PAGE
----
Swiss Plastics Expo
What is common among moth’s eye, gecko’s leg, lotus leaf, water strider’s leg and shark’s skin? They are all biological systems that inspired researchers to create applications with functions that mimic biological processes.
Engineering and eventually controlling the wettability of a surface has attracted a lot of attention within the scientific community, in large part, due to the very broad spectrum of engineering applications associated with wetting. Numerous technological applications related to non-wetting textiles, anti-fogging, anti-icing, buoyancy, flow improvement and anti-biofouling have seen the light of day in recent years. Most of these engineering applications were inspired by the behaviour of biological surfaces when interacting with various liquids.
Development of new and refinement of already existing technologies for manufacturing materials that repel all kinds of liquids become increasingly important. We present an improved wetting model, which predicts topographical characteristics of surface textures exhibiting superomniphobic traits. The new model is based on the well-understood original Cassie-Baxter model, providing, however, more realistic representations of the solid-liquid and liquid-air interfaces. The proposed model surpasses existing limitations of the original Cassie-Baxter model thereby setting the foundations of a road map towards surface topography optimization and, eventually, superomniphobicity.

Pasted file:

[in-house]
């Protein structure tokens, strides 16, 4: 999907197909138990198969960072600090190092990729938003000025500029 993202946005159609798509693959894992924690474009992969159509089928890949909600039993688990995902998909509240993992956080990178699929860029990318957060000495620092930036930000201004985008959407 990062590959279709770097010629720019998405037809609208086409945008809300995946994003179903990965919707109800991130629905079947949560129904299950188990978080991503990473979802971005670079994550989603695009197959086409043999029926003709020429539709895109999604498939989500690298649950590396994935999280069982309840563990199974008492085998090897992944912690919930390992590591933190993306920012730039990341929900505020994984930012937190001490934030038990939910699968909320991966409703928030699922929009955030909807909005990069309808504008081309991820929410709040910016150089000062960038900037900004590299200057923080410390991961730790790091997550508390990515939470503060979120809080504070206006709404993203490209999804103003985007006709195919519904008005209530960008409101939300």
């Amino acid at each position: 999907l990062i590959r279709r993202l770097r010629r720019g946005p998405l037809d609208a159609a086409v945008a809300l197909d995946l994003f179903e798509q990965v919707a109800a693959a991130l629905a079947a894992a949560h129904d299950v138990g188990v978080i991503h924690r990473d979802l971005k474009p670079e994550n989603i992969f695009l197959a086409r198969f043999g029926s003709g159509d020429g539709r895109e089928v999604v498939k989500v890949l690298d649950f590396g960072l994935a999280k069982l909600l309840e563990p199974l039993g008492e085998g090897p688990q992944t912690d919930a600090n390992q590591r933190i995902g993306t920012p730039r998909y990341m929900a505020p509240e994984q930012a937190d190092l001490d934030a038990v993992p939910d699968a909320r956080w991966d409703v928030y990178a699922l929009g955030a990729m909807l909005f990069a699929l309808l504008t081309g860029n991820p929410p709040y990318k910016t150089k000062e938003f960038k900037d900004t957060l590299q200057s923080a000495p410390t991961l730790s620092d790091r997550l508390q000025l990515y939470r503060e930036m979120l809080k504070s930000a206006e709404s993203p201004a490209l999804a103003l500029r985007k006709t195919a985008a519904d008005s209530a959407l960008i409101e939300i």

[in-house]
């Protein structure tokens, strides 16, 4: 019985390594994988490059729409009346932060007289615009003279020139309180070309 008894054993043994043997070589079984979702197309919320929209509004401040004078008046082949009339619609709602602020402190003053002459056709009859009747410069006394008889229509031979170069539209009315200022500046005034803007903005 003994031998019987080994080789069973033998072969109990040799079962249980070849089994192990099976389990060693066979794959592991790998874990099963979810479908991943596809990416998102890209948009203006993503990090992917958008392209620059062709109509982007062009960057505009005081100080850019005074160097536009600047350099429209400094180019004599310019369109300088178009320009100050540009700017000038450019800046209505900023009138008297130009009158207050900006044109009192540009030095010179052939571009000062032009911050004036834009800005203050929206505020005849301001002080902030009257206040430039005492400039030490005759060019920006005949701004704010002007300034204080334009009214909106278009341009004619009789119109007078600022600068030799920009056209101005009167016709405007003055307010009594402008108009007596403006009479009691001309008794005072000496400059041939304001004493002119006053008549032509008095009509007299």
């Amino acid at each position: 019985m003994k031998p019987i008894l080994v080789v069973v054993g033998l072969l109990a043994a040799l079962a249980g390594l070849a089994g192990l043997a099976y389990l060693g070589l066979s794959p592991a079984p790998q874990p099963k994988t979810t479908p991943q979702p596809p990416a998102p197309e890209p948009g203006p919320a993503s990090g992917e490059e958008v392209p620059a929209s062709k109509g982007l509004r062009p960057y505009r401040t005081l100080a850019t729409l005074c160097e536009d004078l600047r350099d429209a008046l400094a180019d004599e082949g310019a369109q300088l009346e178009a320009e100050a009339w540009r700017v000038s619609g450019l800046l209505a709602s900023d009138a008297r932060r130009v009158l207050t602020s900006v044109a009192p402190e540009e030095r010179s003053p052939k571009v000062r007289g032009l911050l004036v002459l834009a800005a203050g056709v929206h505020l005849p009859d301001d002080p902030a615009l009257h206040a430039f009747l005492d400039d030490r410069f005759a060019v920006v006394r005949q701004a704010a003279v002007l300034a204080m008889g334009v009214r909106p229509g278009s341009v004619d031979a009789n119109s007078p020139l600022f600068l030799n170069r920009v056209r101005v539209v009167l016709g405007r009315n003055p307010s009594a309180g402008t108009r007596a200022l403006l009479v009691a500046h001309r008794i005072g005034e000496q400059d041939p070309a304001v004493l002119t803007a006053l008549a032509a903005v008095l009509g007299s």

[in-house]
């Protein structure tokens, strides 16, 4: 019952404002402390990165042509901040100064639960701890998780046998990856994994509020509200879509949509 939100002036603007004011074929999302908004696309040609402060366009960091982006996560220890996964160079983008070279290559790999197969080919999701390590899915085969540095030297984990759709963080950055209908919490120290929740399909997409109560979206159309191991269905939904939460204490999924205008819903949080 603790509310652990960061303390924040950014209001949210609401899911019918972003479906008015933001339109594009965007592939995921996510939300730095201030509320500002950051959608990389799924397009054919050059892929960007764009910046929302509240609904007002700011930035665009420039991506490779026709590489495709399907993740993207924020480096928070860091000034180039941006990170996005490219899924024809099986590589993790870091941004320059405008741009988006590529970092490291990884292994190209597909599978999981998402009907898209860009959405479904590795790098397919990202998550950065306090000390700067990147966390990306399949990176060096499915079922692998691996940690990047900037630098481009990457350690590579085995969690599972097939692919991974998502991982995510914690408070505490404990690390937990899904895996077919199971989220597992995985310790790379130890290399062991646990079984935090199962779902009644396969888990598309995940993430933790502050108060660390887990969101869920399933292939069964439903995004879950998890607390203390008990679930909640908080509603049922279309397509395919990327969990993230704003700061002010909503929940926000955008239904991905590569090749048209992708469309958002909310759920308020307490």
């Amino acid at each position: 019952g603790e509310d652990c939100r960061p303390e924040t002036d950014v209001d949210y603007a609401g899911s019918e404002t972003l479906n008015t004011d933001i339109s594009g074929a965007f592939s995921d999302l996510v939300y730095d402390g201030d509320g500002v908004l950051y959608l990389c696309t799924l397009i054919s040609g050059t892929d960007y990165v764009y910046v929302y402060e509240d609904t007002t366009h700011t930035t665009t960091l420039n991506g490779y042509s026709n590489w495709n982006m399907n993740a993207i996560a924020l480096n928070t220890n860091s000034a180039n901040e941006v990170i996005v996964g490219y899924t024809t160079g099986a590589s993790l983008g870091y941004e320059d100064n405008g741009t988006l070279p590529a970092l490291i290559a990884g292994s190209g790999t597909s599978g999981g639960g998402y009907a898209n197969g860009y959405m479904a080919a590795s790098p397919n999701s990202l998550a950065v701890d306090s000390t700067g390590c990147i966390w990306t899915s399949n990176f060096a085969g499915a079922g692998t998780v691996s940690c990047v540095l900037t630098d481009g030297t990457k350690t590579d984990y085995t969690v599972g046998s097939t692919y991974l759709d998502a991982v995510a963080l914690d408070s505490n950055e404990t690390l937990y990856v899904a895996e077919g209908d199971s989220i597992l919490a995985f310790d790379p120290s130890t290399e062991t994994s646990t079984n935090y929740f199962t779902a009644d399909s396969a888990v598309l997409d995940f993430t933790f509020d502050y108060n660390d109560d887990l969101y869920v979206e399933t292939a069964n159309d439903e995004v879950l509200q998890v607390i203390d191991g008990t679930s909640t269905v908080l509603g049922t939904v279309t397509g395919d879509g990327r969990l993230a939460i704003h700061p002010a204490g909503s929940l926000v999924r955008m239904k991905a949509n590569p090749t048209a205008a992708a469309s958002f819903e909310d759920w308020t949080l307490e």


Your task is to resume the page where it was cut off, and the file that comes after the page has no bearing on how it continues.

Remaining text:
Dr. Nikolaos Lempesis is a Senior Research Associate at the School of Engineering and Architecture (HEIA-FR) in Fribourg and member of the Plastics Innovation Competence Center (PICC).